Every year at Labour’s annual Conference, a number of rule-changes or ‘constitutional amendments’ are debated by delegates and, if approved, become part of the party’s rule-book.
Last year’s Conference in Liverpool, ironically, saw Labour’s bureaucracy break, bend and ignore its own rules to force through an anti-democratic amendment that put two additional, unelected and anti-Corbyn members onto the party’s ruling NEC (National Executive Committee) to try to thwart the will of the hugely pro-Corbyn membership.
But this year in Brighton looks set to see something far worse and even more dangerous, in an apparent attempt by the party’s relic right to position for future advantage.
The list of constitutional changes up for adoption in 2017 are detailed in a party PDF document that contains several innocuous or even welcome rule-changes. But in one section a number of proposed rule-changes on ‘hate incidents’ are grouped together – and contain one whose dangers are unmissable:
This rule-change, if adopted, would mean that a ‘hate incident’ is anything that anyone thinks it is. Any idea of an objective or reasonable definition of a hate incident is gone. Objectivity and reason become irrelevant – literally anything you say or do could, according to the proposed rule, be considered hate-speech or action.
Regardless of your intent or motives – someone else would have the only and final say. And the punishment can even be expulsion from the party.
The huge dangers of this – and the benefits to a bureaucracy still dominated by the right and to the right-wing factions it supports – are obvious.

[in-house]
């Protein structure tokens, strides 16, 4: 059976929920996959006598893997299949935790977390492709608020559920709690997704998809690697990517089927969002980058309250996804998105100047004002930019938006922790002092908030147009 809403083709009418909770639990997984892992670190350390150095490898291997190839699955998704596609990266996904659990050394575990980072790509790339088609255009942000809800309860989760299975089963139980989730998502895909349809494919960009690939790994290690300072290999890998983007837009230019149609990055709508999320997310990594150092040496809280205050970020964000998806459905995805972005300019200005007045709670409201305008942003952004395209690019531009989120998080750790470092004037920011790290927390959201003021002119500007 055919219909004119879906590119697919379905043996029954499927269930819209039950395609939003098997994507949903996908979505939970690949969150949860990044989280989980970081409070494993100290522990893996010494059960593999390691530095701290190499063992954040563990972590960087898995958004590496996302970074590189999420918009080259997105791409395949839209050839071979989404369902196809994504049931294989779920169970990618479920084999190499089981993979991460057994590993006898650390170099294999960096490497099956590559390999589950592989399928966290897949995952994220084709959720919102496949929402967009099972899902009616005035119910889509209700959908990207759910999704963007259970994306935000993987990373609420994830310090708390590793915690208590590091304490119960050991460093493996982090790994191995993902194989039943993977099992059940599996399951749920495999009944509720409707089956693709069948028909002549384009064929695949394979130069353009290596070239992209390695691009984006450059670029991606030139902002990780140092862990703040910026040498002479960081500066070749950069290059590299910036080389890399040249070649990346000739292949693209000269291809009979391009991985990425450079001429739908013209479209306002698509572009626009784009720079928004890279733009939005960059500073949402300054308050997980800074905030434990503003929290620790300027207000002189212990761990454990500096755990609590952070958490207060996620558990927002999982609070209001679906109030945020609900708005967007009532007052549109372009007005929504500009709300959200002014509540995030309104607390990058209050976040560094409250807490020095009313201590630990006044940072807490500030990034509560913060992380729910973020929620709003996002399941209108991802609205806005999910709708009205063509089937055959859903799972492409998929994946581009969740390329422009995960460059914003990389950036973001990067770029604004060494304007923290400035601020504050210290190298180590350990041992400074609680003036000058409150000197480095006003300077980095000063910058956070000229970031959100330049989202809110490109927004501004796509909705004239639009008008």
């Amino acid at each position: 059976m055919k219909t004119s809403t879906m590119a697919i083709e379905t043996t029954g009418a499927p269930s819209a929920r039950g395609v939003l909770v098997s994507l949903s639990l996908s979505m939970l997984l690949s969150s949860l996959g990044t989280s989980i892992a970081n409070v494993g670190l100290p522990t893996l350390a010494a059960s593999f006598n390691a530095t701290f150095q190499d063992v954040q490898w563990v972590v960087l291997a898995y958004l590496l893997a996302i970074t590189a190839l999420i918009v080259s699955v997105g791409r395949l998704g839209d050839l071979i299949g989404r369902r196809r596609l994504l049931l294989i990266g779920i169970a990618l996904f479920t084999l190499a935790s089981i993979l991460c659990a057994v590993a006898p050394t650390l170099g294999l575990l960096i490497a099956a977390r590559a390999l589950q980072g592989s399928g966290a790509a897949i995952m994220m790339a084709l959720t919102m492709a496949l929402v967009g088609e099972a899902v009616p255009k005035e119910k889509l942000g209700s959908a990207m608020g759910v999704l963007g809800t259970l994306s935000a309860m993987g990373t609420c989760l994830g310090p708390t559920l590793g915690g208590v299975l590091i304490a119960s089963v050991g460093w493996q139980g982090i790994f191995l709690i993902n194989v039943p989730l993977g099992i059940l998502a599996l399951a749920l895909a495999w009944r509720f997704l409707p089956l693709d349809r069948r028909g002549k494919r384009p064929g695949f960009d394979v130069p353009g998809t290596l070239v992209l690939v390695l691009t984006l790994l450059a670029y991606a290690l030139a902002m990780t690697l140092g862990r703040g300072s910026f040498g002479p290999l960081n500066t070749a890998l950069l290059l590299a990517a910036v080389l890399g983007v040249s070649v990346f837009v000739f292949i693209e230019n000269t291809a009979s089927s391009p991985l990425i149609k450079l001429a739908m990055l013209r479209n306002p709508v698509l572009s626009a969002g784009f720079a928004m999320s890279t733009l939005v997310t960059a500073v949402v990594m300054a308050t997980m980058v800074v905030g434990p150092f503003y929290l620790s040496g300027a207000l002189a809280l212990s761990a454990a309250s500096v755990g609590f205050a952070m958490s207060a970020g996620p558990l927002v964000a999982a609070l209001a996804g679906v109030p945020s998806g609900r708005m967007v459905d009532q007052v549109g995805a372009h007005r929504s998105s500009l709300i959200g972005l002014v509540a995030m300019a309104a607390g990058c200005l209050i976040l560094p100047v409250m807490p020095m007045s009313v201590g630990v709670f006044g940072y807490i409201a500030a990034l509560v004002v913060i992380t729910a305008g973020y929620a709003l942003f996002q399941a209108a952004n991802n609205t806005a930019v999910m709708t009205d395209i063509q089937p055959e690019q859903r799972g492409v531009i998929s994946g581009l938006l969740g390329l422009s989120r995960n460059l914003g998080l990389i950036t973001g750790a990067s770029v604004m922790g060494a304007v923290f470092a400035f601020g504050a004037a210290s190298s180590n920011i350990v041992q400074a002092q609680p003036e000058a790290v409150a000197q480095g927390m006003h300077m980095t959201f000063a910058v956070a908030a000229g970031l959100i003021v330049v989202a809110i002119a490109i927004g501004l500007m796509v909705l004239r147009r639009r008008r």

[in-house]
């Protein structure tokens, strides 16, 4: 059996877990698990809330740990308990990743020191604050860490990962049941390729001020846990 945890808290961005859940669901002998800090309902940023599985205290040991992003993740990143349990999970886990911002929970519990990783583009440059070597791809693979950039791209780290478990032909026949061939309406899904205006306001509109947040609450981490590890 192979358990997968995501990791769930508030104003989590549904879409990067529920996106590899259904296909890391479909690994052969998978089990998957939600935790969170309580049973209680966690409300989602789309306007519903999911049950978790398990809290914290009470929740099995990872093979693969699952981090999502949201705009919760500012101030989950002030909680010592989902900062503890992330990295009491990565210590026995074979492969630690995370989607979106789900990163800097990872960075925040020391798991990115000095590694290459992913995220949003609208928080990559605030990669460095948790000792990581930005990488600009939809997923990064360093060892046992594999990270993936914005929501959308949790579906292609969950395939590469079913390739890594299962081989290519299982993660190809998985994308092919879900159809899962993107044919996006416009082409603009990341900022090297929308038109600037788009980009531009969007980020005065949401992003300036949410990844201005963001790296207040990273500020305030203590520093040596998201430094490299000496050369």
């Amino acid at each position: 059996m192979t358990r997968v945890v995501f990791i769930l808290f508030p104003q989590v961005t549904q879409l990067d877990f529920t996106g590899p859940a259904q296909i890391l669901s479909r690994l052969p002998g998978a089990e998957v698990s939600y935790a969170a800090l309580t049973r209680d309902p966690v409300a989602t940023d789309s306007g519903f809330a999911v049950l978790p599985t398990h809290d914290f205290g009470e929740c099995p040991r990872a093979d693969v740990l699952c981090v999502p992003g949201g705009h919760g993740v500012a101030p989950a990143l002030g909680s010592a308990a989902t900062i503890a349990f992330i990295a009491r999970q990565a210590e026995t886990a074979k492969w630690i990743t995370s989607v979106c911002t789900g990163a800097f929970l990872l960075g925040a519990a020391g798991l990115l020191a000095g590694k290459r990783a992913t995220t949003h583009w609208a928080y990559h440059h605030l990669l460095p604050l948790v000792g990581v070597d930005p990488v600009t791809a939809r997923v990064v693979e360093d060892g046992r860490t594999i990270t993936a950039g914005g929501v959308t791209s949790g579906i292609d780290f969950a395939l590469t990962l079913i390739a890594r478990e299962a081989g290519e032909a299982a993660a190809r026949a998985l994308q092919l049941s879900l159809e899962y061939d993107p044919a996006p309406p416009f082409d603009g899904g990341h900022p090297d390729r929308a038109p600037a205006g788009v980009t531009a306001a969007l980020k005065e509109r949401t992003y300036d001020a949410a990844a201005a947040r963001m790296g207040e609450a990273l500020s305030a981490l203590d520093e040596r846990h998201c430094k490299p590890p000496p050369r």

If the right wants to rule out left-wing members from a future leadership vote – no problem. Even being careful online won’t help – the right can identify anything it chooses as a hate-incident and get ‘inconvenient’ members suspended or even expelled.
If a faction wants to shut down debate on a topic – easy. Just define a certain viewpoint as ‘hate’ – and then expel any members not cowed into silence by the fear of expulsion.
We’ve already seen that the Establishment and right wing will not hesitate to use antisemitism smears to try to get their way – and this would be carte blanche for the same factions to use that smear or any other to intimidate or remove opponents.
The rule-change document also contains a different version of the proposal – one only fractionally less dangerous in that it put the power of deciding what constitutes a hate-incident into the hands of the NEC instead of just anyone ready to voice an opinion:
Tellingly, however, an NEC member says that this – the less dangerous version of a very bad rule change – has been ‘ruled out’ from the discussion.
But the ‘anyone’ version has not, so it is still in line for discussion and adoption if right-wing delegates can engineer its passage or the party bureaucracy simply rigs the process as it did in 2016.
This proposed change is so bad and so clearly open to abuse by the unscrupulous that no one could miss the dangers it poses. Which means that the unscrupulous are trying to stack the deck in their favour – yet again.
It’s essential that this is defeated in September, no matter what tricks are pulled to try to get it voted through.
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